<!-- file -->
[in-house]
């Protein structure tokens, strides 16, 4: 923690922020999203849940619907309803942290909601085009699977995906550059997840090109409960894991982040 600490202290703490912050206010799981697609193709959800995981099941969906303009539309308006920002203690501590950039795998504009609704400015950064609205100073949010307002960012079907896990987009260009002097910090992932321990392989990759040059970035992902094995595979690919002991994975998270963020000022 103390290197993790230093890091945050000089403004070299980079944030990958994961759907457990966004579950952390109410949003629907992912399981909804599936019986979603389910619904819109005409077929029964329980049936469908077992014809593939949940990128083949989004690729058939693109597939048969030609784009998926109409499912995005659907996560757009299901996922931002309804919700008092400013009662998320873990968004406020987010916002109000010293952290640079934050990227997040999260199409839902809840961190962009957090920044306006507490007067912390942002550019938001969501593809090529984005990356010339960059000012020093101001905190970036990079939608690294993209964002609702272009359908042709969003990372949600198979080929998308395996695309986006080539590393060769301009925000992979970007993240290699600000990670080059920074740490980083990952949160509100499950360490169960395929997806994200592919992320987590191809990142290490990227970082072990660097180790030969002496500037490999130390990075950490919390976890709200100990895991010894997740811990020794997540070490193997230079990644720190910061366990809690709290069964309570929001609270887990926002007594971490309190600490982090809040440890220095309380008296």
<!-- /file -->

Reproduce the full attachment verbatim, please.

[in-house]
């Protein structure tokens, strides 16, 4: 923690922020999203849940619907309803942290909601085009699977995906550059997840090109409960894991982040 600490202290703490912050206010799981697609193709959800995981099941969906303009539309308006920002203690501590950039795998504009609704400015950064609205100073949010307002960012079907896990987009260009002097910090992932321990392989990759040059970035992902094995595979690919002991994975998270963020000022 103390290197993790230093890091945050000089403004070299980079944030990958994961759907457990966004579950952390109410949003629907992912399981909804599936019986979603389910619904819109005409077929029964329980049936469908077992014809593939949940990128083949989004690729058939693109597939048969030609784009998926109409499912995005659907996560757009299901996922931002309804919700008092400013009662998320873990968004406020987010916002109000010293952290640079934050990227997040999260199409839902809840961190962009957090920044306006507490007067912390942002550019938001969501593809090529984005990356010339960059000012020093101001905190970036990079939608690294993209964002609702272009359908042709969003990372949600198979080929998308395996695309986006080539590393060769301009925000992979970007993240290699600000990670080059920074740490980083990952949160509100499950360490169960395929997806994200592919992320987590191809990142290490990227970082072990660097180790030969002496500037490999130390990075950490919390976890709200100990895991010894997740811990020794997540070490193997230079990644720190910061366990809690709290069964309570929001609270887990926002007594971490309190600490982090809040440890220095309380008296």